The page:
Few people realize that through the study of bats scientists have gained valuable knowledge on sonar, coagulation in blood, vaccine development, and artificial insemination.
The fruit bats of the tropics play an important role in pollination and seed dispersal of many fruits and nuts we eat on a daily basis. The insect-eating bats of temperate zones are major predators of night-flying insects and help keep insect populations in check.
Bats as Mammals
Like people, bats belong to the Class Mammalia, meaning they bear their young live, feed their young milk, and grow hair. Bats, however, are unique in that they are the only mammals capable of sustained flight.
Because they can fly, they have been placed in their own Order, Chiroptera, which means “hand wing.” This makes sense when you look closely at a bat wing and see that it is half arm and half hand. The upper arm and forearm are relatively proportional to the bat’s body, but the fingers are greatly elongated. Because a bat can move each finger independently, their flying skills rival those of birds. A bat can hover in place, fly backwards, stoop, dive, and roll as needed. All of these maneuvers may be necessary when pursuing a highly evasive moth.
Global Bats and Virginia Bats
Whether from a global or local perspective, bats are a truly unique group of mammals. There are over 1,000 species of bats worldwide, most of which are found in the tropics. Bats are second only to rodents in their number of species, and they comprise almost 25% of all species of mammals. Forty-five species of bats are found in North America, of which 19 occur in the eastern U.S., and 17 have been documented in Virginia. Scientists place bats in two major groups, the Megachiroptera and the Microchiroptera. The Megachiroptera are often referred to as the fruit-eating bats or flying foxes. These bats are generally found in southeast Asia, Australia, and the southwest Pacific. They have big eyes, smaller ears in proportion to their head, dog-like faces, and are rather large bats, some with wingspans up to six feet. Most of these bats feed on fruit and use their sense of smell and sight rather than echolocation to find food. Megachiroptera play an important role in fertilizing and disseminating seeds of many plants and trees. Some of the trees that benefit from the Megachiroptera include cashew, breadfruit, plantain, guava, fig, clove, mango, balsa wood, banana, and peach.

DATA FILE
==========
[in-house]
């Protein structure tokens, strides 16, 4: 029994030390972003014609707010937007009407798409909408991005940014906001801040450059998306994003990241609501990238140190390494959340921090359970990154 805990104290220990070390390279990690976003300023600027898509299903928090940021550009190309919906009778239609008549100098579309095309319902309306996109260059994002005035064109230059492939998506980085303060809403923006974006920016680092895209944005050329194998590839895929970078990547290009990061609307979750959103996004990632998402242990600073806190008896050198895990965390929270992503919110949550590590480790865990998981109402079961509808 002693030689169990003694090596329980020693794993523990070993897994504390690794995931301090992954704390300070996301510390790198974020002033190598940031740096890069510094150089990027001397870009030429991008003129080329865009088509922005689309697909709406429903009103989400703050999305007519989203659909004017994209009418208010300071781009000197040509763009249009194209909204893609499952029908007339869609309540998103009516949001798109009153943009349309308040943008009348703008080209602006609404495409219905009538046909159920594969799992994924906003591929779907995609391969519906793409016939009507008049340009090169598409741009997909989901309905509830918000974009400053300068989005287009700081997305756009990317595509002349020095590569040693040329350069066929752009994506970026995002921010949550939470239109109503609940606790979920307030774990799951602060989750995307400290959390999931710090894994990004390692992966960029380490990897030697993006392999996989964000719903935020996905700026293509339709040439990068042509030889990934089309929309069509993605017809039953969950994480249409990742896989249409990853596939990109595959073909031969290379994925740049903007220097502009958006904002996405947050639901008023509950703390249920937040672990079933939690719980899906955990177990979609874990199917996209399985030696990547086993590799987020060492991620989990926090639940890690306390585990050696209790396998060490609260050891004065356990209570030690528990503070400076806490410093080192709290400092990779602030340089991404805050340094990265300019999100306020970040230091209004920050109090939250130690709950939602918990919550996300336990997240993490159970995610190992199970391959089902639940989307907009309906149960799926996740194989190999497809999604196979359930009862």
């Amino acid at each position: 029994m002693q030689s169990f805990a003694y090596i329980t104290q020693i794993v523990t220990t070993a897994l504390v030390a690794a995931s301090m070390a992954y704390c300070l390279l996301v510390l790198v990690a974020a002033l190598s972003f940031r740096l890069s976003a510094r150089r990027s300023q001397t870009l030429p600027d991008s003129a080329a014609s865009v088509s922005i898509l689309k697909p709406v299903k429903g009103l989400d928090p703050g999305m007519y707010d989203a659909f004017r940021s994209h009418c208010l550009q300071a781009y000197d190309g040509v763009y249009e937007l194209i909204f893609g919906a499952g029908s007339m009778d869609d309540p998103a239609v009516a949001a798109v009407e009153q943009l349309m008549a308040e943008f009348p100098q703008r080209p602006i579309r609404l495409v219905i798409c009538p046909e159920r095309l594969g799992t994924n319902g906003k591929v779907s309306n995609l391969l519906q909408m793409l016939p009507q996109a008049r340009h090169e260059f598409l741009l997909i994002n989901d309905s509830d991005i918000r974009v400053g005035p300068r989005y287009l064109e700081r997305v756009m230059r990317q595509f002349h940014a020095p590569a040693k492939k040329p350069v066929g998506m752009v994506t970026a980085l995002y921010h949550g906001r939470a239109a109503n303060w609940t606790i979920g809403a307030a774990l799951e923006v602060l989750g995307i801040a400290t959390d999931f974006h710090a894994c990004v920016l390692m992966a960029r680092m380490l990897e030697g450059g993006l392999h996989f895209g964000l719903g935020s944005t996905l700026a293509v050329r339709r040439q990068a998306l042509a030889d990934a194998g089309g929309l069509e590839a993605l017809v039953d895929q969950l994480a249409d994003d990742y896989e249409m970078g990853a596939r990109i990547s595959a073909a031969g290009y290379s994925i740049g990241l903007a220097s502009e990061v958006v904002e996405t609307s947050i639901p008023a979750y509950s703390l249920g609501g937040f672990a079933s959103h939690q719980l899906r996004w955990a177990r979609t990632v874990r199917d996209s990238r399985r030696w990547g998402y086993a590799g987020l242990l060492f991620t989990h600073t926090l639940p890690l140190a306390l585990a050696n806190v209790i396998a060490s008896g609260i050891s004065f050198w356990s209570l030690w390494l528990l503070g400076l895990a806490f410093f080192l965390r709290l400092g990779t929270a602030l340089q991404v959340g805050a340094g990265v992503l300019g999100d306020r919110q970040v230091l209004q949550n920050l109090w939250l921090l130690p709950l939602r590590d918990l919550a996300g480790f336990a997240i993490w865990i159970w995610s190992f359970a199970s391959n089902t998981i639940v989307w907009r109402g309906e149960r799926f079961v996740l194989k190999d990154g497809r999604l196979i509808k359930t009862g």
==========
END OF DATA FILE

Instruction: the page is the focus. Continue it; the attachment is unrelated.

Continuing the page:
The Microchiroptera are often referred to as the insect-eating bats, and they make up the majority of the bats in North America. They have small eyes, large ears in proportion to their heads, pug-like faces and are generally small, with wingspans less than two feet. Most of these bats feed on insects and use echolocation to find their prey. These bats are major predators of night flying insects and make a great “natural insecticide.” Some Microchiroptera can eat up to 3,000 insects in one night. If you picture several of these bats feeding in your backyard, you can imagine your insect problem being “gobbled up” rather quickly.
Tree Bats vs. Cave Bats
Much like we classify bats according to size and food preference (Megachiroptera vs. Microchiroptera), we can further categorize the Microchiroptera according to where they hibernate, how many young they have, how they raise their young, and the amount of fur on their tail.
Tree bats typically spend the winter months hibernating in cavities in trees. In addition, they can be found in woodpiles, under loose rock, in rock crevices, and occasionally in caves.
Cave bats, as the name implies, hibernate in caves and, depending on the species, will either form large clusters or hibernate individually or in small groups.
There are a couple of other features that distinguish tree bats from cave bats.
Tree bats tend to have a fully furred tail while cave bats have a naked tail. Having a furred tail makes sense if you’re going to hang around in a tree where it might get windy and cold. Tree bats will use their furred tail as a coat when temperatures drop. Tree bats are typically solitary roosting bats during both the hibernation and maternity seasons, while cave bats often form large clusters during winter hibernation.
In summer, female cave bats form small maternity colonies, raising their young under the loose bark of a tree or in a tree cavity. Female tree bats, on the other hand, generally raise their young independently, hanging in dense foliage in trees.
Finally, tree bats typically bear twins while cave bats generally produce only one young per year. Some tree bats like the red bat have been known to produce litters of up to four young.
All Virginia bats navigate by echolocation to find food. By emitting a high frequency pulse that travels out and bounces off an object and then returns to the bat, they are able to determine distance, size, and direction of the object.
Most of the sounds are emitted through their mouth, but bats can emit sounds through their nose. Their ears are sensitive enough to detect slight differences in the time required for an acoustic pulse to return to each ear: this difference tells the bat the direction of the object. Similarly, the time required for an echolocation pulse to return tells the bat how far away the object is. Bats vary the frequency of echolocation pulses they emit depending on their activity.
If they are chasing a moth for dinner, they will increase the number of pulses emitted as they get closer to their prey. This provides the bat with detailed information on direction and distance to the prey. This is very important when a bat is chasing a moth that is in an evasive maneuver, not wanting to become dinner!